There I was, reminiscing inside Ross Fraser’s tow truck, but I soon snapped back into the 21st century when he started up the earthy-sounding straight six and turned on the air-conditioning, or what passed for it back in 1936, by winding the front window open! The old Chevy sounded great as we roared off up a slightly dusty road, Ross working the four-speed crash ’box and matching the revs with ease. The rigid-bodied Chevrolet with its workman dual rear wheels biting into the tar and its six on song was a nostalgic delight. I looked ahead at the chromed headlight buckets, and thought about the shiny black wheels turning as we progressed along in the hot summer air. I felt myself rise and fall in my seat with every road undulation, not from a lack of suspension, but because these old Chevs weren’t built to swish along with a US President on board — they had ‘big boys’ work to do!
Ford stole a march on Chevrolet and the rest of the US light to medium trucking industry in the 1930s by producing its famous early flathead V8 engines — in 1932 — and installing them in its trucking products, and although the days of the famous Chevy V8 would come, for a long time the GM company had to rely on its tried and true six-cylinder technology. However, despite Ford commanding a majority of the trucking market, Chevrolet — along with Dodge (and its newly designed L-head straight-six) — sold plenty of units to those used to the rugged reliability and torque of the in-line sixes.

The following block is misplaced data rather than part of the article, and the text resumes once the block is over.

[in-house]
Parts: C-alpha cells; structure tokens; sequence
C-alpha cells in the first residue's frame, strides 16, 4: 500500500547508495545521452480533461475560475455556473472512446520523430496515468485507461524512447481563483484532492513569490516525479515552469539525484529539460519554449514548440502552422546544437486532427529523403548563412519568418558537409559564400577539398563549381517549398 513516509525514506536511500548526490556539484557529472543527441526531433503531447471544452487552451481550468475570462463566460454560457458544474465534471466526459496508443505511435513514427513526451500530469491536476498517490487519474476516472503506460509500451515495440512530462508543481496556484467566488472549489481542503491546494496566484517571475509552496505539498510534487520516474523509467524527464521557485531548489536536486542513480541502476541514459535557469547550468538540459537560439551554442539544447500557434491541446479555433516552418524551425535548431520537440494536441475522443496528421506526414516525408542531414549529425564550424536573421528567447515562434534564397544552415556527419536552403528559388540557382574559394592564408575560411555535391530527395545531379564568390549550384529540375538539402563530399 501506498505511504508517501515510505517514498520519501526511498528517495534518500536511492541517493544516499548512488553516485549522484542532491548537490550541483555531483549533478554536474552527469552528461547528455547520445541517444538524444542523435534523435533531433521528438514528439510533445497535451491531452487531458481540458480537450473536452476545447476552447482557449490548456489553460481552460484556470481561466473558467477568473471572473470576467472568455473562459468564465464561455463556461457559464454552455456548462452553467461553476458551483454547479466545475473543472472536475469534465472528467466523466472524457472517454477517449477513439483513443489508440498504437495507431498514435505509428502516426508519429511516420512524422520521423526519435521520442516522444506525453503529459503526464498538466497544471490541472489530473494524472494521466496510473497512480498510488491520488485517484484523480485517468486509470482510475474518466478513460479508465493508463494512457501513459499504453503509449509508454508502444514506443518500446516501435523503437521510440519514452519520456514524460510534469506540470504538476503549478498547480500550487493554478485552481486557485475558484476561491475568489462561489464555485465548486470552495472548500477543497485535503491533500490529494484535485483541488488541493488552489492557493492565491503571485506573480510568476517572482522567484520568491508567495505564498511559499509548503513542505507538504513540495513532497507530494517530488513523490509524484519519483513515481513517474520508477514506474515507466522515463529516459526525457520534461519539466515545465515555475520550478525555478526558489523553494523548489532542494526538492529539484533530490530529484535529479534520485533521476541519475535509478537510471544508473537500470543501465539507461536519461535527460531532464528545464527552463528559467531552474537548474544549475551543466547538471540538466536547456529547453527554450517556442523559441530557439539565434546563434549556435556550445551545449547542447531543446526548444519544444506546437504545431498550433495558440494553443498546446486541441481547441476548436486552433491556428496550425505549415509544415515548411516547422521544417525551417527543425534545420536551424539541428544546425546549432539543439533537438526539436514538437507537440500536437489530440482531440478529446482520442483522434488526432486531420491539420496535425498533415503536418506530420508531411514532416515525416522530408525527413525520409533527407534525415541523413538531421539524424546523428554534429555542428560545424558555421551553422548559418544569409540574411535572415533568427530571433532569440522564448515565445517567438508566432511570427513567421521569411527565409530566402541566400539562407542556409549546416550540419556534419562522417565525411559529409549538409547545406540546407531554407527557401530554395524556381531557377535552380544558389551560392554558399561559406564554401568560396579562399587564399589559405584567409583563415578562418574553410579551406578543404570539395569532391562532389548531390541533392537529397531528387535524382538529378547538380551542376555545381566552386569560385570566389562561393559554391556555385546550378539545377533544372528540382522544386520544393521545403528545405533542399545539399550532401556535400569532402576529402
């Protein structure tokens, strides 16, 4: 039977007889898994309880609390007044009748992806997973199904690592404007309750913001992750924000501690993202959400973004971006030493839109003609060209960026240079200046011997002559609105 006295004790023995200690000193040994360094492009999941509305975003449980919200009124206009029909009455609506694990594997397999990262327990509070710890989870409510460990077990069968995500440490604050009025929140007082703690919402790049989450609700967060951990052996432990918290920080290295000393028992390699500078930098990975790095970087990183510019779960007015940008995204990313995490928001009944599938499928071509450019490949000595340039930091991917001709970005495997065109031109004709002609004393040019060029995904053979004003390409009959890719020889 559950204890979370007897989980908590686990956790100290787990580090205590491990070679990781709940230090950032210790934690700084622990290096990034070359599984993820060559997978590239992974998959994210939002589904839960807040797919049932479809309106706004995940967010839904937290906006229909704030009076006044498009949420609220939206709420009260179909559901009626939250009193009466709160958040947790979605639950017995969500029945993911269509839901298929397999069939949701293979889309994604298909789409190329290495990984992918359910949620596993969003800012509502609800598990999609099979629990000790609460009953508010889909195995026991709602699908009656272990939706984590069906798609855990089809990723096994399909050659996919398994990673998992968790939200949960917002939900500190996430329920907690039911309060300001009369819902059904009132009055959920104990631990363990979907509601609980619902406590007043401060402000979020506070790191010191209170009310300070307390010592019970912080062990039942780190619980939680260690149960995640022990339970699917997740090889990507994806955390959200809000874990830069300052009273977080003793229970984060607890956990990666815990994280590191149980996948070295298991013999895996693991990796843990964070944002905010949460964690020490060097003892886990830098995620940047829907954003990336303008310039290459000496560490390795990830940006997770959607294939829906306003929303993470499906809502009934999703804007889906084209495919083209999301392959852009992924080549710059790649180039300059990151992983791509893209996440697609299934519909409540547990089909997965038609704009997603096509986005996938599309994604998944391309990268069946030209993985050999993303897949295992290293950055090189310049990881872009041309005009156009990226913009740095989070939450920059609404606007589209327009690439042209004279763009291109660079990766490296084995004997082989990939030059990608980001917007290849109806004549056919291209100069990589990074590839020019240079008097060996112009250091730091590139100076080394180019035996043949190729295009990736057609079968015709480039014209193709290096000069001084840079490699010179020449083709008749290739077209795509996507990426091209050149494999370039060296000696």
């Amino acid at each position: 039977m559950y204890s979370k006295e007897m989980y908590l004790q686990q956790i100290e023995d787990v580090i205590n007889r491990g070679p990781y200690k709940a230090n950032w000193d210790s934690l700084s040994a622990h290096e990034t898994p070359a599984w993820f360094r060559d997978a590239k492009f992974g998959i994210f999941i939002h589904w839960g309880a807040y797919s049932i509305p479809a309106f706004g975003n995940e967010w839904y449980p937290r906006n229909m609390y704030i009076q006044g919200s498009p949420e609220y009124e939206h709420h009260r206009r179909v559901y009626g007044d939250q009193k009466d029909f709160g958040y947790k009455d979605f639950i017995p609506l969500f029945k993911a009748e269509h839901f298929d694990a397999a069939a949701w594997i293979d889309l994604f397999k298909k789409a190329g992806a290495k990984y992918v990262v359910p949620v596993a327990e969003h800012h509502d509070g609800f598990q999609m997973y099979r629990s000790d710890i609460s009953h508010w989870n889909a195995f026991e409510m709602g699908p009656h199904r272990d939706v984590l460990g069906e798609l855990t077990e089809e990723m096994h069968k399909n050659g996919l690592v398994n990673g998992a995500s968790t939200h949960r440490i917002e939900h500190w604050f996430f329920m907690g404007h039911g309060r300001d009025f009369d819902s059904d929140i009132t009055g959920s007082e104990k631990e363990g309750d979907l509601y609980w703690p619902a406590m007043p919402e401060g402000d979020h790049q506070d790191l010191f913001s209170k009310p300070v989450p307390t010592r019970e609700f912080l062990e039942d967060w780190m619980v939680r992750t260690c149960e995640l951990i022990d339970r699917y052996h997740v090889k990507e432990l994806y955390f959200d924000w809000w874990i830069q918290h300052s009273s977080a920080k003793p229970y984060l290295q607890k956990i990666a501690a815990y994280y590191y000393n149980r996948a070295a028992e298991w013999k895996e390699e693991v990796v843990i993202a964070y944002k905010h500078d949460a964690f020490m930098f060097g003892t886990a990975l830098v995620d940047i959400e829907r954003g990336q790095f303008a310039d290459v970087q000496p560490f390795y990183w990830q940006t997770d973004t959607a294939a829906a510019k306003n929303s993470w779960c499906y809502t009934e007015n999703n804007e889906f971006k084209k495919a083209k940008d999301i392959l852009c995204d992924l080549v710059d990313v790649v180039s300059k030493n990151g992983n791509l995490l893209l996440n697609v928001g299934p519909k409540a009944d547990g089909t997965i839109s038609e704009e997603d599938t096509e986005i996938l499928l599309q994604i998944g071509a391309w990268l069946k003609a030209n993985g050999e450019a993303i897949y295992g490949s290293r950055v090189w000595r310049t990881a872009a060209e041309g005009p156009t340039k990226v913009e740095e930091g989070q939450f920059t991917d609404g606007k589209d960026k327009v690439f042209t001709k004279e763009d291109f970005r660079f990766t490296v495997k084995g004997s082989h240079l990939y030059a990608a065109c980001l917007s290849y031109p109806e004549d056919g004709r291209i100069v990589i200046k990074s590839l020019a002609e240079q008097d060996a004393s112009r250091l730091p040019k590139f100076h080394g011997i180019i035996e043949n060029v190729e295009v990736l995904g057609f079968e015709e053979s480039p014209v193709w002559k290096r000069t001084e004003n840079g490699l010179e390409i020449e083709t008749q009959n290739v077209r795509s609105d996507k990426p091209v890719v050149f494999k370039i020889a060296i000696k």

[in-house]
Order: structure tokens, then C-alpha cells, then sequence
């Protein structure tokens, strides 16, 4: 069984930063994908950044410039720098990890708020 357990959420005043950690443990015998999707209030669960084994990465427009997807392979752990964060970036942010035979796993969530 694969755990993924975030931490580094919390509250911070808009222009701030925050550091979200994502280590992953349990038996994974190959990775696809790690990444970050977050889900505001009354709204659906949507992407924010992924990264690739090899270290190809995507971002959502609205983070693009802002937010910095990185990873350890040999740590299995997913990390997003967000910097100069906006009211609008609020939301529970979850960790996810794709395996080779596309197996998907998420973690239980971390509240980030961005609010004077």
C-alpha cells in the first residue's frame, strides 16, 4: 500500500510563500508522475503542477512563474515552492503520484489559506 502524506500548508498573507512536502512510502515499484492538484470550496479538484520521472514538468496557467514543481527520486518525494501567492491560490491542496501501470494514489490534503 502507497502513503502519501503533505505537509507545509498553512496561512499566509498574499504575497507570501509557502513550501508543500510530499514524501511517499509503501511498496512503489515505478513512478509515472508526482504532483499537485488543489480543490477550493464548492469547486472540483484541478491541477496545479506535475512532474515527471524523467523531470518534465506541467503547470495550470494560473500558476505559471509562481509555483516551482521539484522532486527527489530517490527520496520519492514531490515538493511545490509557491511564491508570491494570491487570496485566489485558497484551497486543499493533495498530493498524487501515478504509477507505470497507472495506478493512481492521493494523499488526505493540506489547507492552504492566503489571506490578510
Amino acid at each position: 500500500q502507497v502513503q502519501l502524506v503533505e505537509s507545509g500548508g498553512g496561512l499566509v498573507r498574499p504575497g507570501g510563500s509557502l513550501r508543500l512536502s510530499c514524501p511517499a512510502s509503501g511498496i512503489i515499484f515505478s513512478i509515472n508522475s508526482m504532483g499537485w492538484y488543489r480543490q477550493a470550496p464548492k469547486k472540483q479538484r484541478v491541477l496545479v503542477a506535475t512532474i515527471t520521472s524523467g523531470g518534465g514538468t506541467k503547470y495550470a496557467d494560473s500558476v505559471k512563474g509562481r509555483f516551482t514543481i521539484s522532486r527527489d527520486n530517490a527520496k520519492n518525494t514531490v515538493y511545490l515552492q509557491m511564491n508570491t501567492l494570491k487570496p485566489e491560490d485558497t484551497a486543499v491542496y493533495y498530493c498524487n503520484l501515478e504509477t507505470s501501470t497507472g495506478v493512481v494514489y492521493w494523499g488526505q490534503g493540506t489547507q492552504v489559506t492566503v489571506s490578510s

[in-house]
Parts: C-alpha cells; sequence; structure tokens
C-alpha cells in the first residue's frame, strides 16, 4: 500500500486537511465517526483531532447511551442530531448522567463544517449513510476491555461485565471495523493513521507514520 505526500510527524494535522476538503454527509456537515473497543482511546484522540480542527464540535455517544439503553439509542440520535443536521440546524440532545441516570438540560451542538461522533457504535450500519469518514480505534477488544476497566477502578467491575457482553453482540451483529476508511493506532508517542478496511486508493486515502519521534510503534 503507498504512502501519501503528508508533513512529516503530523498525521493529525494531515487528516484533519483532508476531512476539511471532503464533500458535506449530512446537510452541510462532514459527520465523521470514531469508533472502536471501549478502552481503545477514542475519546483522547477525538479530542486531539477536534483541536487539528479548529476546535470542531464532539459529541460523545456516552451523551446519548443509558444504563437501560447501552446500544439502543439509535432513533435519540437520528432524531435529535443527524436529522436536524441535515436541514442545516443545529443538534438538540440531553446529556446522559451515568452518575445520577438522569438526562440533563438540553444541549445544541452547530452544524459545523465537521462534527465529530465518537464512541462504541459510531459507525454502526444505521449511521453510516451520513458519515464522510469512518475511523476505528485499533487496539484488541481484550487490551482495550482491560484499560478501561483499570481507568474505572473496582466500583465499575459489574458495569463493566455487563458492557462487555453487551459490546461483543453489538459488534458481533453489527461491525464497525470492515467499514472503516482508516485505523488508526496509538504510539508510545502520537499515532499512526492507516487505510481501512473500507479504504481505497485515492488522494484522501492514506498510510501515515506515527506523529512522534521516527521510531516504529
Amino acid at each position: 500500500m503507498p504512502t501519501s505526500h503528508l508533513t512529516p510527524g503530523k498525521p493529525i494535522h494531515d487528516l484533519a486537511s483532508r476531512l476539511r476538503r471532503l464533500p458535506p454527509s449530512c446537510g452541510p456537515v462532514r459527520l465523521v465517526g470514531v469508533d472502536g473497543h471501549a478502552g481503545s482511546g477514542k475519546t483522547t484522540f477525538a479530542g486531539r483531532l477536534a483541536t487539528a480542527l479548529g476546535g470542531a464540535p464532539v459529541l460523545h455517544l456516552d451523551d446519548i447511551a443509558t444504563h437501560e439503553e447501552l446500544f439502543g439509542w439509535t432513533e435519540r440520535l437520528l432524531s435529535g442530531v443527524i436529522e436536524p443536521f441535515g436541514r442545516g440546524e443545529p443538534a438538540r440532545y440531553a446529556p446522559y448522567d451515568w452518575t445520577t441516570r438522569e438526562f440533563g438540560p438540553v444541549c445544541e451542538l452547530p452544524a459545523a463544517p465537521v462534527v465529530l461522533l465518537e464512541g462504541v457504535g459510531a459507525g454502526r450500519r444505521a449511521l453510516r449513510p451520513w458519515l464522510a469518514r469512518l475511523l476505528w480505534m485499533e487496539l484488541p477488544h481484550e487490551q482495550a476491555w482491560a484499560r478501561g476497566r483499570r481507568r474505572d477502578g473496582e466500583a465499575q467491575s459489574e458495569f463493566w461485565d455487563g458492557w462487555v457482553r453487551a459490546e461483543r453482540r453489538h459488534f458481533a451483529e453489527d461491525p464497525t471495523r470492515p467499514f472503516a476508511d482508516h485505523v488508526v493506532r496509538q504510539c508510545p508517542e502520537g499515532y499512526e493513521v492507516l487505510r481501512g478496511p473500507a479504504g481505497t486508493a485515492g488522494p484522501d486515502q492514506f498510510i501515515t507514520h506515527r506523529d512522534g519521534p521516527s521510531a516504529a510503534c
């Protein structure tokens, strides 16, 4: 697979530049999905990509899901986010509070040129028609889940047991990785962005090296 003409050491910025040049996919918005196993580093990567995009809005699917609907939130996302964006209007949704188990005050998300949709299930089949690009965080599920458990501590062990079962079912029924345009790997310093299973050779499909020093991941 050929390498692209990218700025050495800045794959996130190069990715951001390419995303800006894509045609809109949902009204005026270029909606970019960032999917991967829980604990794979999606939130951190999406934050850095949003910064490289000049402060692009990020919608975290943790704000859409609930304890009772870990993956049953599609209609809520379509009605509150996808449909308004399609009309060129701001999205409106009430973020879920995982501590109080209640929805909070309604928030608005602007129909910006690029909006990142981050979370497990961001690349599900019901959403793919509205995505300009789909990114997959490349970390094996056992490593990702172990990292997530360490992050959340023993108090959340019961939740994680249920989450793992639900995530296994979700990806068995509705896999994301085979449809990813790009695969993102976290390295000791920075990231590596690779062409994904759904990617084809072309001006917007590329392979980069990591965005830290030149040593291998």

Other market competitors included the distinctive Hudson-Terraplane K-series of trucks, the International C and D series, the beautiful Mack Junior and later in the pre-war decade, the equally gorgeous ‘barrel-nose’ Ford truck.
Nowadays, all these classic truck models are in the hands of serious collectors or hot-rodders, or tucked away in barns or sheds awaiting discovery. Very few, if any, will still be earning a true crust as an everyday worker. Most of us will now only see the working trucks of the ’30s in parades and at vintage vehicle displays. As for old tow trucks, many were worked into the ground, or here in New Zealand were cut down as farm trucks or weekend hunters’ vehicles driven to death out in the boonies.
Thanks to Ross Fraser and his helpers, a piece of New Zealand’s tow truck heritage has been preserved. Now, perhaps it is left to our Auckland readers to piece together some of the old Chevrolet’s history and write in, to complete a bit of the vehicle’s working lineage. This 1936 Chevrolet tow truck has me hooked on its possible history!
Words and Photos: Tim Chadwick